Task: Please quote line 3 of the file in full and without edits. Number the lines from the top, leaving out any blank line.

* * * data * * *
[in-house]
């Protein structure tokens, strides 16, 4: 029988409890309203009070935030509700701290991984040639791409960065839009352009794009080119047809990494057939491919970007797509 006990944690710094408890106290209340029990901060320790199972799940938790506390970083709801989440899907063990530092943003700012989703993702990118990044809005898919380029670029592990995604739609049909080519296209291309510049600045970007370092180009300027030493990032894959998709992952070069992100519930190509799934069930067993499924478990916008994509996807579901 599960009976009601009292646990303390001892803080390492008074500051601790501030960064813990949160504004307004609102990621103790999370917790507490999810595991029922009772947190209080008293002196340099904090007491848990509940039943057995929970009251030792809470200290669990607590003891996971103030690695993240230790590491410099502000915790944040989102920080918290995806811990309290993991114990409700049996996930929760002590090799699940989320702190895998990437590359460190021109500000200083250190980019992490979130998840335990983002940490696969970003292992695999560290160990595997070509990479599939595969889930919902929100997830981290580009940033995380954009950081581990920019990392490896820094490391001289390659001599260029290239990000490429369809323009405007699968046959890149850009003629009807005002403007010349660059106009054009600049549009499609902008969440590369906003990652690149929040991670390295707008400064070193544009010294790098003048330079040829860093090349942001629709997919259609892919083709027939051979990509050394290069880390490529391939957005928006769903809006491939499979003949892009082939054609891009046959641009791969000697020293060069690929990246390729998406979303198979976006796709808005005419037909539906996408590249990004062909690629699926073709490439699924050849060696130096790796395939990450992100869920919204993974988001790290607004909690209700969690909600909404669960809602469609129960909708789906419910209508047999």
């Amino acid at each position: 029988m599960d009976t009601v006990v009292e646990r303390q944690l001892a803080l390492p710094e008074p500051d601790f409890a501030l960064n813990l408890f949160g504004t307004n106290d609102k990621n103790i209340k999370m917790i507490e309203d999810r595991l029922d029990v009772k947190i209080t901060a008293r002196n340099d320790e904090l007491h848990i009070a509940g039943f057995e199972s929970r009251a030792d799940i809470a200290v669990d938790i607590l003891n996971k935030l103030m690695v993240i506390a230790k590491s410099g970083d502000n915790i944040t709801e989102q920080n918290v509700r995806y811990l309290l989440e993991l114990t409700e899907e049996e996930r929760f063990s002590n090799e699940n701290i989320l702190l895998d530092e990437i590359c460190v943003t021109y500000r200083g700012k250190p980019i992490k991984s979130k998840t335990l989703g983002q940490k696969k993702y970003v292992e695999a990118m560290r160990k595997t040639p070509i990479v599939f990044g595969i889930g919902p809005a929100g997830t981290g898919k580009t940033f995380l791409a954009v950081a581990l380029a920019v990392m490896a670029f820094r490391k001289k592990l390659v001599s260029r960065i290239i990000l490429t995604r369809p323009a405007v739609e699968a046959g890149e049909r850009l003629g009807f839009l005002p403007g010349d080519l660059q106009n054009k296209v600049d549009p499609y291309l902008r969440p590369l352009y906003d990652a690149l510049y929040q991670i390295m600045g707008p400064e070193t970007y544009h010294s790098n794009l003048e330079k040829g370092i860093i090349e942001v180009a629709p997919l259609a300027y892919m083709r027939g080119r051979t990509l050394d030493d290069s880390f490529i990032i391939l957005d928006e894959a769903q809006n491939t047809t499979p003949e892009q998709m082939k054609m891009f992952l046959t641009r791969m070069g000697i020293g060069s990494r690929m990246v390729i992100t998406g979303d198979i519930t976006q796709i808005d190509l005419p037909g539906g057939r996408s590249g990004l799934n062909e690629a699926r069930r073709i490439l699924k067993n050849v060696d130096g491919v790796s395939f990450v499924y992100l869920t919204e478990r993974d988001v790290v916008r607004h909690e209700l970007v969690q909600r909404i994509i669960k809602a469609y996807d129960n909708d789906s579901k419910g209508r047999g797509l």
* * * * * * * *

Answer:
């Amino acid at each position: 029988m599960d009976t009601v006990v009292e646990r303390q944690l001892a803080l390492p710094e008074p500051d601790f409890a501030l960064n813990l408890f949160g504004t307004n106290d609102k990621n103790i209340k999370m917790i507490e309203d999810r595991l029922d029990v009772k947190i209080t901060a008293r002196n340099d320790e904090l007491h848990i009070a509940g039943f057995e199972s929970r009251a030792d799940i809470a200290v669990d938790i607590l003891n996971k935030l103030m690695v993240i506390a230790k590491s410099g970083d502000n915790i944040t709801e989102q920080n918290v509700r995806y811990l309290l989440e993991l114990t409700e899907e049996e996930r929760f063990s002590n090799e699940n701290i989320l702190l895998d530092e990437i590359c460190v943003t021109y500000r200083g700012k250190p980019i992490k991984s979130k998840t335990l989703g983002q940490k696969k993702y970003v292992e695999a990118m560290r160990k595997t040639p070509i990479v599939f990044g595969i889930g919902p809005a929100g997830t981290g898919k580009t940033f995380l791409a954009v950081a581990l380029a920019v990392m490896a670029f820094r490391k001289k592990l390659v001599s260029r960065i290239i990000l490429t995604r369809p323009a405007v739609e699968a046959g890149e049909r850009l003629g009807f839009l005002p403007g010349d080519l660059q106009n054009k296209v600049d549009p499609y291309l902008r969440p590369l352009y906003d990652a690149l510049y929040q991670i390295m600045g707008p400064e070193t970007y544009h010294s790098n794009l003048e330079k040829g370092i860093i090349e942001v180009a629709p997919l259609a300027y892919m083709r027939g080119r051979t990509l050394d030493d290069s880390f490529i990032i391939l957005d928006e894959a769903q809006n491939t047809t499979p003949e892009q998709m082939k054609m891009f992952l046959t641009r791969m070069g000697i020293g060069s990494r690929m990246v390729i992100t998406g979303d198979i519930t976006q796709i808005d190509l005419p037909g539906g057939r996408s590249g990004l799934n062909e690629a699926r069930r073709i490439l699924k067993n050849v060696d130096g491919v790796s395939f990450v499924y992100l869920t919204e478990r993974d988001v790290v916008r607004h909690e209700l970007v969690q909600r909404i994509i669960k809602a469609y996807d129960n909708d789906s579901k419910g209508r047999g797509l």